Strong communities are built on teams. Launchpad has a very rich infrastructure to support the creation of teams, which allows communities to develop in a sophisticated fashion around projects or initiatives.
Let's look at a team:
Here's a snapshot of part of the page at the time of writing:
As you can see, this has two lists of people: folks whose membership has been recently approved and people who have recently applied but have not yet been approved. This highlights a useful feature of Launchpad team management: membership subscription policies.
Launchpad allows you to choose from three types of membership subscription policy:
Entirely open: anybody can join simply by adding themselves.
Moderated: anybody can apply to join, but the team administrators must approve their membership. This is how the Launchpad Beta Testers team runs.
Restricted: the only way to join a team is to be added by one of its administrators.
These subscription policies are similar to those used for mailing lists. They allow you, as the creator or administrator of a team, to decide how flexible you want to be, and to maintain good control of the growth of your community, if you choose.
Notice that Launchpad Beta Testers is not a sub-team of any other teams? Launchpad allows you to make a team a member of another team.
For example: if Team A becomes a member of Team B, all the members of Team A effectively become members of Team B; that is, they get all the same permissions and access to all the same goodies. Technically they are "indirect" members of Team B, but that makes no difference, they are treated exactly the same as people who joined Team B directly.
Let's look at another team:
Here is the relevant part of the screen:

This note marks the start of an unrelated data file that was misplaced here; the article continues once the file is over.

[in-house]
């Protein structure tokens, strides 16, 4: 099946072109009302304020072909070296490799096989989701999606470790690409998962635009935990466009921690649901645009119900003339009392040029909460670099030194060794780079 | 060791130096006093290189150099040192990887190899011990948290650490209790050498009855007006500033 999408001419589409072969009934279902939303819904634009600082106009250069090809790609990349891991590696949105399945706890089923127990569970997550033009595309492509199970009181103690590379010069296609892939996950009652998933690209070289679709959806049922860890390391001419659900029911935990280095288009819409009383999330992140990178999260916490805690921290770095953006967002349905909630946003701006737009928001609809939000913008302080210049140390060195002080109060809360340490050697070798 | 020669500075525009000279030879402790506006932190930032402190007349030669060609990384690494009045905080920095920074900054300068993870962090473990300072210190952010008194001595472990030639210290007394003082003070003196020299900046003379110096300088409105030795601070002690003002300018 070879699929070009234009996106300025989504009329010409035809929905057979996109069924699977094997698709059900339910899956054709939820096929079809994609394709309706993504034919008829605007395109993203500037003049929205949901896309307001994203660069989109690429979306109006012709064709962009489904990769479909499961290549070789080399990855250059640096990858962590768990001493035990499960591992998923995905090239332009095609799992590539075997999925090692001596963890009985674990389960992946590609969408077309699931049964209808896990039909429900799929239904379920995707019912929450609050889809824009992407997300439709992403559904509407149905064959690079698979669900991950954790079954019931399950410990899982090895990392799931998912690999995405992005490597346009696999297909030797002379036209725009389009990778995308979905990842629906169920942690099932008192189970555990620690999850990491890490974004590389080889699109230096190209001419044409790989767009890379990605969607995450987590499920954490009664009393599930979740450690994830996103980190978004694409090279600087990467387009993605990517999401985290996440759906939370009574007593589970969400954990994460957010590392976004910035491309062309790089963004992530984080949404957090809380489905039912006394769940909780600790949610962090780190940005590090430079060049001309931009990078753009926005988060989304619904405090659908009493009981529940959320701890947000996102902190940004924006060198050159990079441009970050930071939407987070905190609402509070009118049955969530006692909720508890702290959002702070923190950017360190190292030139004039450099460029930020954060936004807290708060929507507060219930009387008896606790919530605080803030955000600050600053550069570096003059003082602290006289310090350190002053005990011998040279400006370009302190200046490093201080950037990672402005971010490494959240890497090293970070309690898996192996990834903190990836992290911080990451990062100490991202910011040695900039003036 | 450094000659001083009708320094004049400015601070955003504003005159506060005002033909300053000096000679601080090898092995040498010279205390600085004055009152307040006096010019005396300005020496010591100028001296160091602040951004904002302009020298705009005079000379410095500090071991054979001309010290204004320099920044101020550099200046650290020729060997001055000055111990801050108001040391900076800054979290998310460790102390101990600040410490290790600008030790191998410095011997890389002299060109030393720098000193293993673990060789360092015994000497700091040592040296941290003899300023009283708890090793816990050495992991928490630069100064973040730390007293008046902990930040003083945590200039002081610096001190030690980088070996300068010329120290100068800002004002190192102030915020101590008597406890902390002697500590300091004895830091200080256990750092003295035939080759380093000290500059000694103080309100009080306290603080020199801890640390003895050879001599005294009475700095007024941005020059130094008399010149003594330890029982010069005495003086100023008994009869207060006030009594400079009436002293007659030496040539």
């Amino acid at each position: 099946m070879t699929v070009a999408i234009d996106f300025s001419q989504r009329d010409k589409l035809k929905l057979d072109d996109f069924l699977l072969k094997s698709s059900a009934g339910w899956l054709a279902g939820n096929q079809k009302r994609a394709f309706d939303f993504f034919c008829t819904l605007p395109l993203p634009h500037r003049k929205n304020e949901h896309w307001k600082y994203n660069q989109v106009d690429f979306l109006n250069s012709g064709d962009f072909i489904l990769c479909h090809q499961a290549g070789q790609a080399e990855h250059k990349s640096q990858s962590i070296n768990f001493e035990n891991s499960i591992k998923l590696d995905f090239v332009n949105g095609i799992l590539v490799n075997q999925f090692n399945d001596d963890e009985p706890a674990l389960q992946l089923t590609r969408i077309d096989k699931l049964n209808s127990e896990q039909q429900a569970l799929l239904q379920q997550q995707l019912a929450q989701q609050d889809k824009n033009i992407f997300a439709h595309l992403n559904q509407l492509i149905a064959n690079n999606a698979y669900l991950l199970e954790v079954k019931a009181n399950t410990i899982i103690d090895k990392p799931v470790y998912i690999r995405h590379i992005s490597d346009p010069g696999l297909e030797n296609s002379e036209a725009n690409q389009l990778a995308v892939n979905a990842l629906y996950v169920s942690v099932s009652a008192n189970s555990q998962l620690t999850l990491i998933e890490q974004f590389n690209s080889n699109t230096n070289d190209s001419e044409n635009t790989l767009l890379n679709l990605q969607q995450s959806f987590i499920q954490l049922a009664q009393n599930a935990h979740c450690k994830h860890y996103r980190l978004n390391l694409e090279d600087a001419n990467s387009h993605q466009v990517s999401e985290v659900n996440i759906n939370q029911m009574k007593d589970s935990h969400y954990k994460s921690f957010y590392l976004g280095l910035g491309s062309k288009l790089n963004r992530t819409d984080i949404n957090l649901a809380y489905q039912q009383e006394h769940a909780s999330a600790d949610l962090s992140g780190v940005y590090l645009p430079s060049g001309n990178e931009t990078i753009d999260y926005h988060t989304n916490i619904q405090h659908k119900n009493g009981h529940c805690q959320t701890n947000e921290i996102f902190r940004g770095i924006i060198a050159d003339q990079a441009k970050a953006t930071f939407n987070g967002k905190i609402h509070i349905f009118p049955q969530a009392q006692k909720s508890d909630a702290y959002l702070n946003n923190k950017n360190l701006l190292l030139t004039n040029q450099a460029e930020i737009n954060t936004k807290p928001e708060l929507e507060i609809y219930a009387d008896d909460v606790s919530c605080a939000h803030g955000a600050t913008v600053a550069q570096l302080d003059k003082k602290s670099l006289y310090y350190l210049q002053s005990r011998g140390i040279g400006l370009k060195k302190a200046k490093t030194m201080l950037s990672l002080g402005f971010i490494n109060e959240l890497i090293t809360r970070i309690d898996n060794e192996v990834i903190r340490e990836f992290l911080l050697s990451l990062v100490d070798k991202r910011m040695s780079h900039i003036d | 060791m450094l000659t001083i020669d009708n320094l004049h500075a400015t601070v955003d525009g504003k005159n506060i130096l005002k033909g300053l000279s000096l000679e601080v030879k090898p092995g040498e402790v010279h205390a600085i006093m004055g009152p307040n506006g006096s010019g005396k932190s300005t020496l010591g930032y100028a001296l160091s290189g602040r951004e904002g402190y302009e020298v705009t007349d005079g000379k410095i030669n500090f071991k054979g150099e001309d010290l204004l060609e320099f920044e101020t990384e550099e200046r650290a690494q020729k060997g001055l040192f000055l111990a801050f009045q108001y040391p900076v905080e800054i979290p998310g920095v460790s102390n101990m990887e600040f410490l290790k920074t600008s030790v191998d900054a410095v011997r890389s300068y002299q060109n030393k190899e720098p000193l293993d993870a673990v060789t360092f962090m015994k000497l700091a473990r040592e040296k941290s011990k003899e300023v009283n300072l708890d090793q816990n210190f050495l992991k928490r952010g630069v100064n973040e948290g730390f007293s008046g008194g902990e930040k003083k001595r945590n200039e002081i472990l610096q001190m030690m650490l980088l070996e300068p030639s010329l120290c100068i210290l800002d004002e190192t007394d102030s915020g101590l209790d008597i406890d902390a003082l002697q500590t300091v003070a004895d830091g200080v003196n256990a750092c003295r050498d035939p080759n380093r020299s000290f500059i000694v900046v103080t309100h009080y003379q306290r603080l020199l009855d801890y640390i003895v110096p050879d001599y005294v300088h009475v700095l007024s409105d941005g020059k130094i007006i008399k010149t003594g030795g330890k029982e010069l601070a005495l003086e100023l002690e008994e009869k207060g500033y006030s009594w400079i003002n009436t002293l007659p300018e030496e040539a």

MOTU ("Masters of the Universe") is a very important team in Ubuntu because it's the one that looks after the largest collection of packages. It is also where most developers first get recognized as full contributors to Ubuntu.
As a result, the MOTU team is a member of several other teams. Structuring things that way means that "all new Ubuntu developers" become members of those other teams too.
There is no practical limit to the depth of team nesting that you can arrange. For example, we have some community teams that are organised by regions of a country. That country then also has a national team, consisting only of the regional teams. This way, everyone who is a member of a regional team is also a member of the national team but administration of individual memberships is handled by the regions.
Once you have created a team, you can add both people and other teams as members. You can then use your team just about anywhere that you might use an individual person. For example, you can make a team the assignee of a bug, or the driver of a project, or the translator of a piece of software.
Teams are all about collaboration, so one of the nicest features of Launchpad takes advantage of them to make it easy for a team to collaborate on a set of software package. Welcome to Personal Package Archives!